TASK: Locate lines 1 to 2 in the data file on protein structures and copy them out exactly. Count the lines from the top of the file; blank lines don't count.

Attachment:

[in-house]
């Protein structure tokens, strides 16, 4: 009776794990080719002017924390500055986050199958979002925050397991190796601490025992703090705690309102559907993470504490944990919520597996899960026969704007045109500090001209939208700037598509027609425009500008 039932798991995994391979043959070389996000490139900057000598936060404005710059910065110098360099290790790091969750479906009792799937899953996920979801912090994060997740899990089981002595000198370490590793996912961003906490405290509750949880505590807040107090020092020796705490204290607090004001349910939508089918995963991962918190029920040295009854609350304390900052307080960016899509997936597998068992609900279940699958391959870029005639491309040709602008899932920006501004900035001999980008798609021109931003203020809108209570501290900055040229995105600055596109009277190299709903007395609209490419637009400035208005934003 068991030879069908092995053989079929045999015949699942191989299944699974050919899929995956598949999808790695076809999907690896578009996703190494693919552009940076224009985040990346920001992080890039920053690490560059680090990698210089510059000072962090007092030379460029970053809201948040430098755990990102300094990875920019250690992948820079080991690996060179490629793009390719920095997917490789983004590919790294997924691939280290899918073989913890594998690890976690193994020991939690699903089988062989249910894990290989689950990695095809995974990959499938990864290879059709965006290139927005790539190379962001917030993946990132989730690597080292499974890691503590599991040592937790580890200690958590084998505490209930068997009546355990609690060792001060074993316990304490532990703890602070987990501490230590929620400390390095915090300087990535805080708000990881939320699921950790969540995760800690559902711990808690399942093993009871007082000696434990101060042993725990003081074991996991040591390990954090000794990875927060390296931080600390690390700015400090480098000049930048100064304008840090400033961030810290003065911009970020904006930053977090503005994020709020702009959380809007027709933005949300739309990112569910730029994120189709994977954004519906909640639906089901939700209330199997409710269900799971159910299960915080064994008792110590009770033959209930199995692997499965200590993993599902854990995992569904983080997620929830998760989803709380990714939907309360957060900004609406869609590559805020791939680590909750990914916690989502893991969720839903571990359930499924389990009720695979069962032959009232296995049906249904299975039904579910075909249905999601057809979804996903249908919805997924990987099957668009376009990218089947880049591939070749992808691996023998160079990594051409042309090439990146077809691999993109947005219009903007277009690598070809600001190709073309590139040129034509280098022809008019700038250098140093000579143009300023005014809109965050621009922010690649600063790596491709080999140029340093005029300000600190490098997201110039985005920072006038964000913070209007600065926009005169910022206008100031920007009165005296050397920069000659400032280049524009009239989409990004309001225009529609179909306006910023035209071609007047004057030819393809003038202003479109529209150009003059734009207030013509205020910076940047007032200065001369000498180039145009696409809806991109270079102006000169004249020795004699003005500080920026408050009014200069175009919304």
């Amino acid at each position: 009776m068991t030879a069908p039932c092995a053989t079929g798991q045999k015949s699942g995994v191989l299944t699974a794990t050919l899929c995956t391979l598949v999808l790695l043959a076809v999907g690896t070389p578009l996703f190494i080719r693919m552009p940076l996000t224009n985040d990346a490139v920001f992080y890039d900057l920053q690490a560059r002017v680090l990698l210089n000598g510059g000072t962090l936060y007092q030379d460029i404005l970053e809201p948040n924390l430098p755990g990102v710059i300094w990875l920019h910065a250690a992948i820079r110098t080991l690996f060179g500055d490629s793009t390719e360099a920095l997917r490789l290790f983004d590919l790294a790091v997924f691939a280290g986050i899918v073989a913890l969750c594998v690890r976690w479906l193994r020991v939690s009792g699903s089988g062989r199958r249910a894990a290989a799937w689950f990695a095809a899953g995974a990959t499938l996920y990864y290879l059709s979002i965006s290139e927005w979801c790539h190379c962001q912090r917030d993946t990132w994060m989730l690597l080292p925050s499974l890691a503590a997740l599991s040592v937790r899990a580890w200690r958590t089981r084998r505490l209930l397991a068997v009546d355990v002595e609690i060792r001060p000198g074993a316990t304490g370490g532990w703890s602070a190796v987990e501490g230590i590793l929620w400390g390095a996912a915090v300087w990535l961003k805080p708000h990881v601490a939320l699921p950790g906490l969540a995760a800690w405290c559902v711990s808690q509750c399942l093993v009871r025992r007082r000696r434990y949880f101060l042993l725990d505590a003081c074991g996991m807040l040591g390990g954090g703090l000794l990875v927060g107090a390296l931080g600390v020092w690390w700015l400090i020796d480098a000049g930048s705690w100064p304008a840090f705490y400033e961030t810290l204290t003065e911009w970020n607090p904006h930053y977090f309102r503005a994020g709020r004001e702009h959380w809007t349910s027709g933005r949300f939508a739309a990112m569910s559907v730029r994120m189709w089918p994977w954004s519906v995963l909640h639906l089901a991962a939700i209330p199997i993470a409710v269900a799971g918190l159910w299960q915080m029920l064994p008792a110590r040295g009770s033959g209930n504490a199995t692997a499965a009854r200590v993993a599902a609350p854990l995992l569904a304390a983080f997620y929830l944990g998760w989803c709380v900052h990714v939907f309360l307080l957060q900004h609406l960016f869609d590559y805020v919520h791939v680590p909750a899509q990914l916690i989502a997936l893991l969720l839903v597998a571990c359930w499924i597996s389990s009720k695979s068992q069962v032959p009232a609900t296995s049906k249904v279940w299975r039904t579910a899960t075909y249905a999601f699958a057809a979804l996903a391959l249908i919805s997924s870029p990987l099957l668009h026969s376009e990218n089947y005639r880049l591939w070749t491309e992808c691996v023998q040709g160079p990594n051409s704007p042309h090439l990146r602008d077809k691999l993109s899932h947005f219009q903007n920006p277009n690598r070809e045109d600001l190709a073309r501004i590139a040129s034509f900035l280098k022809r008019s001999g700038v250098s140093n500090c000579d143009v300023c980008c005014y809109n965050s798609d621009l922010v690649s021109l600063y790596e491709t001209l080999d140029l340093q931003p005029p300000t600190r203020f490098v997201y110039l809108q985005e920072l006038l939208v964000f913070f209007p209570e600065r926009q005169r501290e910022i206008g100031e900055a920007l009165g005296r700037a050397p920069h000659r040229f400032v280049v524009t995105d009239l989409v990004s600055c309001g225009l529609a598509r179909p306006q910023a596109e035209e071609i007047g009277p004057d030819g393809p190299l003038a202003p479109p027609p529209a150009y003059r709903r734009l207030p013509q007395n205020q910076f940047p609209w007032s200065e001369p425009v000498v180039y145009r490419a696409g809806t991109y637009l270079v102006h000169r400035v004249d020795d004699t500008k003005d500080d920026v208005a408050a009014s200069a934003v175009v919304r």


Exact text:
[in-house]
């Protein structure tokens, strides 16, 4: 009776794990080719002017924390500055986050199958979002925050397991190796601490025992703090705690309102559907993470504490944990919520597996899960026969704007045109500090001209939208700037598509027609425009500008 039932798991995994391979043959070389996000490139900057000598936060404005710059910065110098360099290790790091969750479906009792799937899953996920979801912090994060997740899990089981002595000198370490590793996912961003906490405290509750949880505590807040107090020092020796705490204290607090004001349910939508089918995963991962918190029920040295009854609350304390900052307080960016899509997936597998068992609900279940699958391959870029005639491309040709602008899932920006501004900035001999980008798609021109931003203020809108209570501290900055040229995105600055596109009277190299709903007395609209490419637009400035208005934003 068991030879069908092995053989079929045999015949699942191989299944699974050919899929995956598949999808790695076809999907690896578009996703190494693919552009940076224009985040990346920001992080890039920053690490560059680090990698210089510059000072962090007092030379460029970053809201948040430098755990990102300094990875920019250690992948820079080991690996060179490629793009390719920095997917490789983004590919790294997924691939280290899918073989913890594998690890976690193994020991939690699903089988062989249910894990290989689950990695095809995974990959499938990864290879059709965006290139927005790539190379962001917030993946990132989730690597080292499974890691503590599991040592937790580890200690958590084998505490209930068997009546355990609690060792001060074993316990304490532990703890602070987990501490230590929620400390390095915090300087990535805080708000990881939320699921950790969540995760800690559902711990808690399942093993009871007082000696434990101060042993725990003081074991996991040591390990954090000794990875927060390296931080600390690390700015400090480098000049930048100064304008840090400033961030810290003065911009970020904006930053977090503005994020709020702009959380809007027709933005949300739309990112569910730029994120189709994977954004519906909640639906089901939700209330199997409710269900799971159910299960915080064994008792110590009770033959209930199995692997499965200590993993599902854990995992569904983080997620929830998760989803709380990714939907309360957060900004609406869609590559805020791939680590909750990914916690989502893991969720839903571990359930499924389990009720695979069962032959009232296995049906249904299975039904579910075909249905999601057809979804996903249908919805997924990987099957668009376009990218089947880049591939070749992808691996023998160079990594051409042309090439990146077809691999993109947005219009903007277009690598070809600001190709073309590139040129034509280098022809008019700038250098140093000579143009300023005014809109965050621009922010690649600063790596491709080999140029340093005029300000600190490098997201110039985005920072006038964000913070209007600065926009005169910022206008100031920007009165005296050397920069000659400032280049524009009239989409990004309001225009529609179909306006910023035209071609007047004057030819393809003038202003479109529209150009003059734009207030013509205020910076940047007032200065001369000498180039145009696409809806991109270079102006000169004249020795004699003005500080920026408050009014200069175009919304």